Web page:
How are Singaporeans doing in these four aspects of financial planning?
President Dr Tony Tan has been emphasising all along as arguably the focal point of his campaign – that the President holds the ‘key’ to the past reserves and therefore needs the experience, knowledge and expertise to make the right decisions in the future.
Letter: I refer to the article “CDCs gear up for uncertain economic climate” (Aug 11), which stated that the five Community Development Councils saw 14,179 people seeking help in the second quarter, a 34-per-cent jump from the same period last year.
Despite numerous media reports of good economic growth, jobs creation and wage increase, I think we should be alarmed that there are so many more needy Singaporean families seeking financial assistance.
Letter: I applaud the change in policy to reduce the first year admission of foreign students from the previous 20 to 18 per cent.
A dozen pithy points on improving an essential public service, some of which might also prove useful across the causeway.
A Singaporean couple can get up to hundreds of thousands of dollars of tax rebates, reliefs, etc, when they have children, whilst Malaysian PRs get nothing. So, purely from a “dollars and cents” perspective, more Malaysians may become Singaporeans.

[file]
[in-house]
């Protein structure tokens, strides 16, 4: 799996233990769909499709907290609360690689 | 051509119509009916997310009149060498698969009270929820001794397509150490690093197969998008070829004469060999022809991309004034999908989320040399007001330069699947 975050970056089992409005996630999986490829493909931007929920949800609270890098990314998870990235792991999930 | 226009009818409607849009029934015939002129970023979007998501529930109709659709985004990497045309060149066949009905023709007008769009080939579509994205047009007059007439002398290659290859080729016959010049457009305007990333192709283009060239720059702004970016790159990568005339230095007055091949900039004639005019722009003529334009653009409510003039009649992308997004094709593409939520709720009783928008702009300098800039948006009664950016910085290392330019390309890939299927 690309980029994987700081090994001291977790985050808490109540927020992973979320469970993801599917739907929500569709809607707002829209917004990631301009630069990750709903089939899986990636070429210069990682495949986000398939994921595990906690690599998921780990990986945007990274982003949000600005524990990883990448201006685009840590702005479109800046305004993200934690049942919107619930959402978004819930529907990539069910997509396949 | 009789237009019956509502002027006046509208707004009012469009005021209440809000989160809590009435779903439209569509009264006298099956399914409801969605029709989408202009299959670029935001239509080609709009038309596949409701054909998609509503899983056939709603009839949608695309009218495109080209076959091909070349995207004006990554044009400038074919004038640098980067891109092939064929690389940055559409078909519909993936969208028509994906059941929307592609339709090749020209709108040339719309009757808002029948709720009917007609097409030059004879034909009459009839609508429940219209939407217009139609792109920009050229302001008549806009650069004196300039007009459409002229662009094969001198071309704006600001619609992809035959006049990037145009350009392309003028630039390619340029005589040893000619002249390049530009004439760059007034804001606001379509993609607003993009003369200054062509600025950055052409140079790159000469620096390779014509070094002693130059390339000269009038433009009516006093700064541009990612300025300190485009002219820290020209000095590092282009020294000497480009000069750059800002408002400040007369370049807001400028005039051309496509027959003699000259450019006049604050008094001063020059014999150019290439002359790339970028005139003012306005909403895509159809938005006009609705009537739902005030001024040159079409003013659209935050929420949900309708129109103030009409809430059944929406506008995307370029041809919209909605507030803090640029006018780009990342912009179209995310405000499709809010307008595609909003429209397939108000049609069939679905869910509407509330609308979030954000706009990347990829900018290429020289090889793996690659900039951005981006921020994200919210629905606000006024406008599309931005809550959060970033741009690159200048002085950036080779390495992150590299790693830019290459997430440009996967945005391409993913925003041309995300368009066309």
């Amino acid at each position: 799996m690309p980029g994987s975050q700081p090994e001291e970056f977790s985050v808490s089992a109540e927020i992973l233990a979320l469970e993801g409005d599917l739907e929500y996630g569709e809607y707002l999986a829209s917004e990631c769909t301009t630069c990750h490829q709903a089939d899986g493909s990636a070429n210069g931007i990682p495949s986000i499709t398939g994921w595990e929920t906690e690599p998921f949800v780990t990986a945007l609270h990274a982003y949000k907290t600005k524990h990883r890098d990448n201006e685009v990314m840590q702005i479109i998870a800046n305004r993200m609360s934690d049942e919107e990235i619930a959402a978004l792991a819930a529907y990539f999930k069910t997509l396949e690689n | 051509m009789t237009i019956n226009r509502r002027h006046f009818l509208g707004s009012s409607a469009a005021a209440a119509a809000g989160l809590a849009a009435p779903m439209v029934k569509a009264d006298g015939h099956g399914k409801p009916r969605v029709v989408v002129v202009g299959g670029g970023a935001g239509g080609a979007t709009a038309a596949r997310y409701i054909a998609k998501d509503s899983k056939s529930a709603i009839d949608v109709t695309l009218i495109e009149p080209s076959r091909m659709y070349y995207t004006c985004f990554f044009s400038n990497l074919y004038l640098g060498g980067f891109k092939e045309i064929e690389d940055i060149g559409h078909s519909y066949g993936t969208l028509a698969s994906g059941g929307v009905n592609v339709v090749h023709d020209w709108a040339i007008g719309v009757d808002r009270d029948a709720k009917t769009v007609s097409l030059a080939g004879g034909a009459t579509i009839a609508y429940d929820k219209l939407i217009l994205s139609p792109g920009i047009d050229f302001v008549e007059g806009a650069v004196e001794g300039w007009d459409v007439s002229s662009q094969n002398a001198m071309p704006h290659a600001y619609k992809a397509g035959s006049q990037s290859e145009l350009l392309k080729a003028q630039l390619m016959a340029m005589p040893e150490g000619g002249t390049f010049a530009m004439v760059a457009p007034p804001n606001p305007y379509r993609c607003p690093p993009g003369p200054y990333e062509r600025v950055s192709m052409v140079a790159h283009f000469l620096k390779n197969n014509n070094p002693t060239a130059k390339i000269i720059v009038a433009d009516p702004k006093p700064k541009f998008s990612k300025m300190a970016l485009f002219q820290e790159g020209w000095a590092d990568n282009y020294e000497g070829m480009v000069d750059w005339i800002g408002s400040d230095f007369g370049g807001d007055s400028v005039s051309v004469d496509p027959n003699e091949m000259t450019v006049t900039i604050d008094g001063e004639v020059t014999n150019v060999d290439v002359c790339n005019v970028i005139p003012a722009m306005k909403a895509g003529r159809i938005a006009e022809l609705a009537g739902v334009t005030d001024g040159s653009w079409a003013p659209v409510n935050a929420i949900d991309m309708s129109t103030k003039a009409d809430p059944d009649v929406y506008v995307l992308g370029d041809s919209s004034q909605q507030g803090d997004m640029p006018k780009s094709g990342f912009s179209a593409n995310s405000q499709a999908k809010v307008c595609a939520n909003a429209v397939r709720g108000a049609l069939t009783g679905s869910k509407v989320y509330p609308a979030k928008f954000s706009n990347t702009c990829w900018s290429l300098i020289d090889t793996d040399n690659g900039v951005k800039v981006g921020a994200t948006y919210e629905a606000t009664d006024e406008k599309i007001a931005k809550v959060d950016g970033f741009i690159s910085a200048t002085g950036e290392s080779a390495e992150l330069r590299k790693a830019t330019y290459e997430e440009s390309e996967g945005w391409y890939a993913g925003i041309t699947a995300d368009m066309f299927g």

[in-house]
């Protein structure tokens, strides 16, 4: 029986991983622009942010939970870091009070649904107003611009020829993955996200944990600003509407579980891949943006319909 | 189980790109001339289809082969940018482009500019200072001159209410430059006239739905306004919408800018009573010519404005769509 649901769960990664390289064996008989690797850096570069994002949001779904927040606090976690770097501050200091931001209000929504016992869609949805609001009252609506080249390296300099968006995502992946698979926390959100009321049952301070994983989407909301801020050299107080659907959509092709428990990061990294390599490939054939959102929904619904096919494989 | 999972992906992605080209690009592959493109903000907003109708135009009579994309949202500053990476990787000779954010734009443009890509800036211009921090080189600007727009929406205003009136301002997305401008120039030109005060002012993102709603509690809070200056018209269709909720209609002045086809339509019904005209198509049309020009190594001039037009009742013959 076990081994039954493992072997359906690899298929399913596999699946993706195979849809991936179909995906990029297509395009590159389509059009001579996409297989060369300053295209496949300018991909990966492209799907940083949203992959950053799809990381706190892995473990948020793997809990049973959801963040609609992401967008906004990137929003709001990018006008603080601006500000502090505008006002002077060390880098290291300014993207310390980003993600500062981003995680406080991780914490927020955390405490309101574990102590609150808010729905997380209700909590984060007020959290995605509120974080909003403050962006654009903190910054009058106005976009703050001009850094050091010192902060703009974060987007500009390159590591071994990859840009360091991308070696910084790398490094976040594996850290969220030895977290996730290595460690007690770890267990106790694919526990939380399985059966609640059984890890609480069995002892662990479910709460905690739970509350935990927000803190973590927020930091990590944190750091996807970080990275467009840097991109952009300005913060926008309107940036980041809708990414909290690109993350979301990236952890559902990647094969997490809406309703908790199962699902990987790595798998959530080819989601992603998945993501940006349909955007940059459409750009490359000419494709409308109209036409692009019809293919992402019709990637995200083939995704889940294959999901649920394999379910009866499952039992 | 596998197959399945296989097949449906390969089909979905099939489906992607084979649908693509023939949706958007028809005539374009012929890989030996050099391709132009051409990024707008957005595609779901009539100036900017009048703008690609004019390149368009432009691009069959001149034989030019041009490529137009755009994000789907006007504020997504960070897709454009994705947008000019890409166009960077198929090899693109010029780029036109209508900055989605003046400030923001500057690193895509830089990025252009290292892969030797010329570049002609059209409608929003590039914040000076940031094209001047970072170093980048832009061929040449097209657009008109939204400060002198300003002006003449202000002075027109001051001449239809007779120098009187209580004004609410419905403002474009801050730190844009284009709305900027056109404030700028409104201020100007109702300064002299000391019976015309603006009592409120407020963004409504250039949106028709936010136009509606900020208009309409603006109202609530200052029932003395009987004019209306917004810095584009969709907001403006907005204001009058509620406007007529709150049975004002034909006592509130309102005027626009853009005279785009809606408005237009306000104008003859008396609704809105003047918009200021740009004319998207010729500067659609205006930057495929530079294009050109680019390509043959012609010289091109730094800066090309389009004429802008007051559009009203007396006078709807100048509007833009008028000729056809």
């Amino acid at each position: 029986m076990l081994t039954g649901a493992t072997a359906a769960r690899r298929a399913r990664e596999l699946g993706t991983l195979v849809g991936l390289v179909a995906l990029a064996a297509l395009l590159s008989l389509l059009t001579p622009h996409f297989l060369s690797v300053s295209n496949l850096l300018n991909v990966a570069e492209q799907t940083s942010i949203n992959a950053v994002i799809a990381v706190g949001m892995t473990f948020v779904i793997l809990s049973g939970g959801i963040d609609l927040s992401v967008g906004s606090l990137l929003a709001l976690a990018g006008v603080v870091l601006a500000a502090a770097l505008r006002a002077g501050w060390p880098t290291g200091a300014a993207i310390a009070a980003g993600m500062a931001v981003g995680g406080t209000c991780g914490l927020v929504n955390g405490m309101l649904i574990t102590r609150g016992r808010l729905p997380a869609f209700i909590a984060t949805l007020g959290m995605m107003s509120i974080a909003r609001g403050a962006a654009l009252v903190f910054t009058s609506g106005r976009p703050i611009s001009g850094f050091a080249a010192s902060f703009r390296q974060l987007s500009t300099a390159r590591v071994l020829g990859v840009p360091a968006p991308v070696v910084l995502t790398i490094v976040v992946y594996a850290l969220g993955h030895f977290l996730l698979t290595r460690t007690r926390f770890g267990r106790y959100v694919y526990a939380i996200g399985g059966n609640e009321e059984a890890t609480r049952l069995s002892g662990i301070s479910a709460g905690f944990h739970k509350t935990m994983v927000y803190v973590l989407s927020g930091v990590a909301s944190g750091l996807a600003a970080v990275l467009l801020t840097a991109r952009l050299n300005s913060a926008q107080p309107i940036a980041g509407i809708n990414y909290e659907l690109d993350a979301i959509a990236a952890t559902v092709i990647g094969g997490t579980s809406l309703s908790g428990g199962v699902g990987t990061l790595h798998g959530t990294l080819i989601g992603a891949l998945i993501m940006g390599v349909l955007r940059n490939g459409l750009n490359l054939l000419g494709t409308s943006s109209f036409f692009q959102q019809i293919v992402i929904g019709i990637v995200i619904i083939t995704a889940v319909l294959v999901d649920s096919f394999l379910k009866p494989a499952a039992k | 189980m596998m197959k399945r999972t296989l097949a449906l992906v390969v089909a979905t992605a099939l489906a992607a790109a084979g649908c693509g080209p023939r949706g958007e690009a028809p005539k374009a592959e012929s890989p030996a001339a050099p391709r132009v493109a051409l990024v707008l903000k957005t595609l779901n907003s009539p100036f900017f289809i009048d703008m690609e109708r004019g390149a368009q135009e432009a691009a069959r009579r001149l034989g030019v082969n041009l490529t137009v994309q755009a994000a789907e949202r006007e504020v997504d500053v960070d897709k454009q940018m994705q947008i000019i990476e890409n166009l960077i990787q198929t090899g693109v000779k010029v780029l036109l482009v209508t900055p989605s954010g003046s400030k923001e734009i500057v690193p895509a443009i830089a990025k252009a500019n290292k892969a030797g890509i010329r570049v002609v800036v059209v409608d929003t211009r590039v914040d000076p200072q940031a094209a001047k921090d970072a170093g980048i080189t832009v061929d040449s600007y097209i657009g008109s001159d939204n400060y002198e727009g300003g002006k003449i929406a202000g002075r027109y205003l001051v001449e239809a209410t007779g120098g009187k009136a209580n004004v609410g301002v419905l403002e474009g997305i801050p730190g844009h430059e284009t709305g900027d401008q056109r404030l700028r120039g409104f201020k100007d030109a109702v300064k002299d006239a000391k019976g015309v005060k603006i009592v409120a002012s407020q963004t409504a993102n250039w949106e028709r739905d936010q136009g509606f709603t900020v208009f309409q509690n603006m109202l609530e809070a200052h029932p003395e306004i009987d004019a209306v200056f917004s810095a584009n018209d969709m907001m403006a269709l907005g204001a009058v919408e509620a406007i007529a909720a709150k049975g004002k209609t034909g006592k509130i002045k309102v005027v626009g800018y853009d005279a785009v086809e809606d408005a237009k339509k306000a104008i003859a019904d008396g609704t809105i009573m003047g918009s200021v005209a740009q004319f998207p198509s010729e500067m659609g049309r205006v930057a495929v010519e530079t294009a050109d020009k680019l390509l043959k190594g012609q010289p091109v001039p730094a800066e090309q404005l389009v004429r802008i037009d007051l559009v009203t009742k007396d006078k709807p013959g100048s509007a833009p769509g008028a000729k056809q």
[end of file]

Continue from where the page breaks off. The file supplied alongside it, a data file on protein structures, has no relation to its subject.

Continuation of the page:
Given the parallels between Singapore and the United States before and after the financial crisis, what does the future hold for Singapore's long-term prospects, and are we pursuing the right policies, right politics?
The statistics revealed do not seem to commensurate with the statement that Singaporeans have gotten good jobs and steady increase in real wages.
In 2010, NTUC gave vouchers that were about three times less than this year, i.e. $30.This works out to about 8 cents a day per family ($30 divided by 365 days) for last year, and about 27 cents per day for this year, to each needy union member's family who successfully apply.
As Singapore nears the polling date, writer Leong Sze Hian opines that there 25 things that may need to be transparent.